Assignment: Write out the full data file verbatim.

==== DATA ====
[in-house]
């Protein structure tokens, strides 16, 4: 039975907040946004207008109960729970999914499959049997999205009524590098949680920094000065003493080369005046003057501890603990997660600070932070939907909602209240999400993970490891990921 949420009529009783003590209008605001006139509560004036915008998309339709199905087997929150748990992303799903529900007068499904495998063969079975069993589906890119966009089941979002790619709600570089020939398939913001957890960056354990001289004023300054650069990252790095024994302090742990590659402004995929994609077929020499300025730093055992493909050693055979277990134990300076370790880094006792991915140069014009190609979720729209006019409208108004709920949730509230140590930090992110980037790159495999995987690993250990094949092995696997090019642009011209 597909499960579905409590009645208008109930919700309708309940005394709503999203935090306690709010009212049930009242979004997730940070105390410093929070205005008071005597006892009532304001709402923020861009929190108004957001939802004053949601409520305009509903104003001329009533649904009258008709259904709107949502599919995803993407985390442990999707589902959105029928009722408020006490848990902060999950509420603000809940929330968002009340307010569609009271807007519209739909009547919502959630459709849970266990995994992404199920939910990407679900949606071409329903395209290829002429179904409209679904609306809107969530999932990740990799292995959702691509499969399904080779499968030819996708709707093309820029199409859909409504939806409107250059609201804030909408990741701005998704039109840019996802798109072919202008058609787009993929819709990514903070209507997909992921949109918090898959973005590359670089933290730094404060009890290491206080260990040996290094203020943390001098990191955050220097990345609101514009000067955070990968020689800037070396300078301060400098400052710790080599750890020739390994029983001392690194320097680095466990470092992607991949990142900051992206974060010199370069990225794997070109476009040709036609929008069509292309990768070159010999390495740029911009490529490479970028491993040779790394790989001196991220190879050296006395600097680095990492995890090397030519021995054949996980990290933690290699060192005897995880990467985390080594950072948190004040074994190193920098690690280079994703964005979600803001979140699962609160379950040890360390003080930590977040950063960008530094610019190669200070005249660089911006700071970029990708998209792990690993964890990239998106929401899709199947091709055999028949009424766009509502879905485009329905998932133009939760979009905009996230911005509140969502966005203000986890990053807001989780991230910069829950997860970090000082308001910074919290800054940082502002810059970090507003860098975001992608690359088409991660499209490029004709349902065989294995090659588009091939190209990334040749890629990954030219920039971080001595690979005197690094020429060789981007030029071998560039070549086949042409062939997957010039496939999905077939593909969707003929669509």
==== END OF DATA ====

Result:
[in-house]
């Protein structure tokens, strides 16, 4: 039975907040946004207008109960729970999914499959049997999205009524590098949680920094000065003493080369005046003057501890603990997660600070932070939907909602209240999400993970490891990921 949420009529009783003590209008605001006139509560004036915008998309339709199905087997929150748990992303799903529900007068499904495998063969079975069993589906890119966009089941979002790619709600570089020939398939913001957890960056354990001289004023300054650069990252790095024994302090742990590659402004995929994609077929020499300025730093055992493909050693055979277990134990300076370790880094006792991915140069014009190609979720729209006019409208108004709920949730509230140590930090992110980037790159495999995987690993250990094949092995696997090019642009011209 597909499960579905409590009645208008109930919700309708309940005394709503999203935090306690709010009212049930009242979004997730940070105390410093929070205005008071005597006892009532304001709402923020861009929190108004957001939802004053949601409520305009509903104003001329009533649904009258008709259904709107949502599919995803993407985390442990999707589902959105029928009722408020006490848990902060999950509420603000809940929330968002009340307010569609009271807007519209739909009547919502959630459709849970266990995994992404199920939910990407679900949606071409329903395209290829002429179904409209679904609306809107969530999932990740990799292995959702691509499969399904080779499968030819996708709707093309820029199409859909409504939806409107250059609201804030909408990741701005998704039109840019996802798109072919202008058609787009993929819709990514903070209507997909992921949109918090898959973005590359670089933290730094404060009890290491206080260990040996290094203020943390001098990191955050220097990345609101514009000067955070990968020689800037070396300078301060400098400052710790080599750890020739390994029983001392690194320097680095466990470092992607991949990142900051992206974060010199370069990225794997070109476009040709036609929008069509292309990768070159010999390495740029911009490529490479970028491993040779790394790989001196991220190879050296006395600097680095990492995890090397030519021995054949996980990290933690290699060192005897995880990467985390080594950072948190004040074994190193920098690690280079994703964005979600803001979140699962609160379950040890360390003080930590977040950063960008530094610019190669200070005249660089911006700071970029990708998209792990690993964890990239998106929401899709199947091709055999028949009424766009509502879905485009329905998932133009939760979009905009996230911005509140969502966005203000986890990053807001989780991230910069829950997860970090000082308001910074919290800054940082502002810059970090507003860098975001992608690359088409991660499209490029004709349902065989294995090659588009091939190209990334040749890629990954030219920039971080001595690979005197690094020429060789981007030029071998560039070549086949042409062939997957010039496939999905077939593909969707003929669509």